Cheng Hsieh (1693-1765), popularly known under his pen-name Cheng Pan-ch’iao, is grouped, as a painter of bamboo and orchids, with the "Eight Eccentrics of Yang-chou" and ranks among the most renowned literati of late Imperial China. His eminence rests not solely on his literary and artistic achievements but also on his integrity and concern for the common people as a scholar-official. Due to his unconventional behaviour and peculiar combination of poetry, painting, and calligraphy, Cheng gained the reputation of an unrestrained bohemian and eccentric artist. A careful analysis of his writings on literature and art shows, however, that his aesthetic ideals are rooted in the tradition of the literati aesthetics beginning with Su Shih in the Sung period.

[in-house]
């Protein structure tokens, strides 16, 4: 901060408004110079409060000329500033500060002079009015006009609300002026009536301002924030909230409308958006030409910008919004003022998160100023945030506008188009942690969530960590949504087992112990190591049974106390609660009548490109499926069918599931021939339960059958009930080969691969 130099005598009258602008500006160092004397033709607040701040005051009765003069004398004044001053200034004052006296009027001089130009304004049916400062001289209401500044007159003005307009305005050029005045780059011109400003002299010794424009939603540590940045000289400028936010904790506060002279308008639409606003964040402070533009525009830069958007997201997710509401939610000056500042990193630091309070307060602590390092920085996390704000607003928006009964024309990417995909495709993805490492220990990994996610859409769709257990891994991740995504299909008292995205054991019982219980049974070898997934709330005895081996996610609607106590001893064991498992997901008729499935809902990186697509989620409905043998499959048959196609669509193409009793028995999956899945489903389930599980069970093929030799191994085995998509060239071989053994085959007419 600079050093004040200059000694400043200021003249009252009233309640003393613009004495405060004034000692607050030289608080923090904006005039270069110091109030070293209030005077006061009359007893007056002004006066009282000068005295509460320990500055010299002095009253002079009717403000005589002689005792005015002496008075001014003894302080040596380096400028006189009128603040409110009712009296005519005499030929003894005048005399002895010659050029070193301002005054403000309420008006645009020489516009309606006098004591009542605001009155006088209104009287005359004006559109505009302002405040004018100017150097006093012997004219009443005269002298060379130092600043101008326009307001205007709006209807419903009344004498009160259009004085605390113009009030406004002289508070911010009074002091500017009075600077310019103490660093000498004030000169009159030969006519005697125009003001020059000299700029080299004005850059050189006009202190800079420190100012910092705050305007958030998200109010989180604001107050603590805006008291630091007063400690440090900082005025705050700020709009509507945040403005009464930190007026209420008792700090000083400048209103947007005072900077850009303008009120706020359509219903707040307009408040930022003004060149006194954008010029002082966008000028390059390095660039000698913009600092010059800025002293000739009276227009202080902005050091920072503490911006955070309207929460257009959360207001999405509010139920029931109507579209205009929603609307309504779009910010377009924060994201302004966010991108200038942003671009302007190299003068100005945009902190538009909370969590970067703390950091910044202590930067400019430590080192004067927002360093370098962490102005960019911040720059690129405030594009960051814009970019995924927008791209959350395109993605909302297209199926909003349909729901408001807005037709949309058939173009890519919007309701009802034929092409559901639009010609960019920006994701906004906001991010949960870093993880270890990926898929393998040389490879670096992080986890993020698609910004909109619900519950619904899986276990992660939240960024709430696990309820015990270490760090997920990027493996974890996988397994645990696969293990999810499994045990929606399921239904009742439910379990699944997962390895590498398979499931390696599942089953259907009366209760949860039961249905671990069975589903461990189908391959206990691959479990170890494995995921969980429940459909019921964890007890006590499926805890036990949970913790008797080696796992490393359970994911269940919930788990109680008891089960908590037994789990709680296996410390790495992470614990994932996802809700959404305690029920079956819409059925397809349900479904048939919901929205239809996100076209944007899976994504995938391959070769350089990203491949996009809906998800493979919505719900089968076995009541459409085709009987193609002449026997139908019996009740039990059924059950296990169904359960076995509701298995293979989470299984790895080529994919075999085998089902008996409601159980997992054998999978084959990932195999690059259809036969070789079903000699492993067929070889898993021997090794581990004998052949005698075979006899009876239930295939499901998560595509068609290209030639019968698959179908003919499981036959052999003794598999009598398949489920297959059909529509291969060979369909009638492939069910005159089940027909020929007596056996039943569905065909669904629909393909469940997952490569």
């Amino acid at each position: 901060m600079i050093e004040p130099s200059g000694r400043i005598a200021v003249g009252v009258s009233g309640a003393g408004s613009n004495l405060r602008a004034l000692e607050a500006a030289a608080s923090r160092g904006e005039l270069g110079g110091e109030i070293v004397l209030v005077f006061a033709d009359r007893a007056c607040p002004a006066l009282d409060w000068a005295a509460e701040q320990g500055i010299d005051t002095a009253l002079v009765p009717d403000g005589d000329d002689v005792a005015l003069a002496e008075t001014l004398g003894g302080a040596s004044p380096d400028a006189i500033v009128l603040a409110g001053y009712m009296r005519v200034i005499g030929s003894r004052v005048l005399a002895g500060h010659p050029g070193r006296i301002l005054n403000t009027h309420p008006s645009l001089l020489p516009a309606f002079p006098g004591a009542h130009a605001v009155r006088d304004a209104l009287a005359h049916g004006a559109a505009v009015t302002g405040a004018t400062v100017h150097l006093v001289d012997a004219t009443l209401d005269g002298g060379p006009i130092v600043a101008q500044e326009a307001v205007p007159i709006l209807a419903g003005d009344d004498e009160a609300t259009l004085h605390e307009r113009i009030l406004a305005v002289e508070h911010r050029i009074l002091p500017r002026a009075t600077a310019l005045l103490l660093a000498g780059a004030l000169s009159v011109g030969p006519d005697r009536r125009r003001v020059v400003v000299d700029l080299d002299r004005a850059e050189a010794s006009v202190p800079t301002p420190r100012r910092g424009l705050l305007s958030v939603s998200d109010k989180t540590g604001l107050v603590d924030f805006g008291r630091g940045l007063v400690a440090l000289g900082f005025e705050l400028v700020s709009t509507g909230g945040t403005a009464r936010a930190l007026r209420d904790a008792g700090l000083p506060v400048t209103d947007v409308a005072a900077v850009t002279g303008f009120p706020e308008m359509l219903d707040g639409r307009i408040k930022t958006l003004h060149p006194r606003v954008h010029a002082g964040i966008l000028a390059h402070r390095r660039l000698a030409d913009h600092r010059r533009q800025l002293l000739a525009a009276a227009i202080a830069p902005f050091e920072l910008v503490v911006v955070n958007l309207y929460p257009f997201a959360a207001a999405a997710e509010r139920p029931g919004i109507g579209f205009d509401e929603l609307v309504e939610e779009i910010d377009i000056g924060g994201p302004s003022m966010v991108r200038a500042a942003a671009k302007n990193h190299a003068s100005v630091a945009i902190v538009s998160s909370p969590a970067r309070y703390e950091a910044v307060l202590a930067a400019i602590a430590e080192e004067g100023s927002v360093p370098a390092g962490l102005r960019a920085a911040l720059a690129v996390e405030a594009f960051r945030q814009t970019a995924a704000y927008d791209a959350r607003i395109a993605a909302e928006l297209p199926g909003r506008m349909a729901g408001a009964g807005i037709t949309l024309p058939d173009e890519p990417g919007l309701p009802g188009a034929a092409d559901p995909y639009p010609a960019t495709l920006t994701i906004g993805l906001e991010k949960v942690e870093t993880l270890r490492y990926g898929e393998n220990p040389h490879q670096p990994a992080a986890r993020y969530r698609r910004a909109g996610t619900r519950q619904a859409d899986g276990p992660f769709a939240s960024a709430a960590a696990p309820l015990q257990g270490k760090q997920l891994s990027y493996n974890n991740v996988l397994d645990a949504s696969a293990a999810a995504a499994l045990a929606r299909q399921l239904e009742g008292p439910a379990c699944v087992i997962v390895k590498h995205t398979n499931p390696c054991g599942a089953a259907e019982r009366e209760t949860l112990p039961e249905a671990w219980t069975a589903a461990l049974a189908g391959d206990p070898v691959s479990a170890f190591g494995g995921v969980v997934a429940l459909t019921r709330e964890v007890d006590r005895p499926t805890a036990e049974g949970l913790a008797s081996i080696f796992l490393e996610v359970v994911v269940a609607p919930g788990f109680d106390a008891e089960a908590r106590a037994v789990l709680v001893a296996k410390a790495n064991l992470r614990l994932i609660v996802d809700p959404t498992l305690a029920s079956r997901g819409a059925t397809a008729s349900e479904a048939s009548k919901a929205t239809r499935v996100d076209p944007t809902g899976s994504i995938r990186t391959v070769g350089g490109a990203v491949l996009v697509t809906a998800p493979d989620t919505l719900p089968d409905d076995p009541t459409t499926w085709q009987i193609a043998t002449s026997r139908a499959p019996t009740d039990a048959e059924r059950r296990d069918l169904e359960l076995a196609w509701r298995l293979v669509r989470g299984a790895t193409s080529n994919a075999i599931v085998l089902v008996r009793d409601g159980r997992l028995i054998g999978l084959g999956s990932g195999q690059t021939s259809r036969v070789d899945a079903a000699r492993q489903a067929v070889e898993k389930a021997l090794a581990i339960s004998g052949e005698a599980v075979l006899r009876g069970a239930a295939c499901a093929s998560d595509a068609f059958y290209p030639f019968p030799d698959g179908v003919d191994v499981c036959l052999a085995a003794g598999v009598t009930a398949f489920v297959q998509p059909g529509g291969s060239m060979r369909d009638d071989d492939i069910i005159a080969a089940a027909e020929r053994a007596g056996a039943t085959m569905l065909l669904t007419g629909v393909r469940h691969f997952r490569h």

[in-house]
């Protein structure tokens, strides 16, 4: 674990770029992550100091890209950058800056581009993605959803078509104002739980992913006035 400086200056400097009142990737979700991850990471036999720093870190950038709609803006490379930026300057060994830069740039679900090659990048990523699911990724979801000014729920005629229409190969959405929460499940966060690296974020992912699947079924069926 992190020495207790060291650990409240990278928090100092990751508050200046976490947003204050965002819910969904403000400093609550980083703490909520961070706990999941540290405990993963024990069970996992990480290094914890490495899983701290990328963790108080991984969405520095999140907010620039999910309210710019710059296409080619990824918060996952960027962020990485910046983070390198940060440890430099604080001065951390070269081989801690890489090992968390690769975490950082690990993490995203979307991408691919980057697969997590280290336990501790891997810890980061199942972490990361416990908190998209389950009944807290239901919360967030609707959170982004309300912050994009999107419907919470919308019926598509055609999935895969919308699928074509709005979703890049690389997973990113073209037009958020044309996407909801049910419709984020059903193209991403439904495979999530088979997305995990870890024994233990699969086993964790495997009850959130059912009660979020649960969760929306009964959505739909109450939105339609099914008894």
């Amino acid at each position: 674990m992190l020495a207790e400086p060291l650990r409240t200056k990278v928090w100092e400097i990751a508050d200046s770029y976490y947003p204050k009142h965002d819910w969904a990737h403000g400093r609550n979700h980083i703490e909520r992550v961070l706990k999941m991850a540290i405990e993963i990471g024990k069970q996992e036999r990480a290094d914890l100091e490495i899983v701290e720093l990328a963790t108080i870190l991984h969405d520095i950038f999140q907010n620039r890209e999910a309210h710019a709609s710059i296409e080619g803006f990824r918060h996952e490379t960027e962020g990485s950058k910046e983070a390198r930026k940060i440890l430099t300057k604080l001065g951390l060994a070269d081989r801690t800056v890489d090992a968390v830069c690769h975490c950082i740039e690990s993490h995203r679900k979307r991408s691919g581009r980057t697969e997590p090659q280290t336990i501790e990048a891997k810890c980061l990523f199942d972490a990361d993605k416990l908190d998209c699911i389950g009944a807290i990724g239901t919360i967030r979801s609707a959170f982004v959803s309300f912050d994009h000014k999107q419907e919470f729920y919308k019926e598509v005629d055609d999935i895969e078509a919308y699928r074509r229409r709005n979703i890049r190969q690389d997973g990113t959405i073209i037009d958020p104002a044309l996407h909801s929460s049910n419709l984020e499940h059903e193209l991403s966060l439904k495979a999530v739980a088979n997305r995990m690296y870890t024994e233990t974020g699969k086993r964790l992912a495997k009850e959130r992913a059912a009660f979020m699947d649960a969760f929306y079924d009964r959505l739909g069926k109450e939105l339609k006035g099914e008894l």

The present study attempts to comprehend Cheng’s so-called "eccentricity" mainly in the context of the socio-political conditions and changes of the early Ch’ing dynasty (i.e., Ming loyalism, rise of the salt-merchants and their domination of the cultural milieu of Yang-chou) and interprets it as an expression of his political dissent and indignation with declining literati values.
This monograph on Cheng Pan-ch’iao is the first comprehensive study of his life and works in the three Chinese scholarly arts in Western language. It contains a biography, an exposition and discussion of his views on literature, calligraphy, and painting, as well as translations (his "Inscriptions on Paintings" are entirely translated), interpretations, and illustrations of representative works.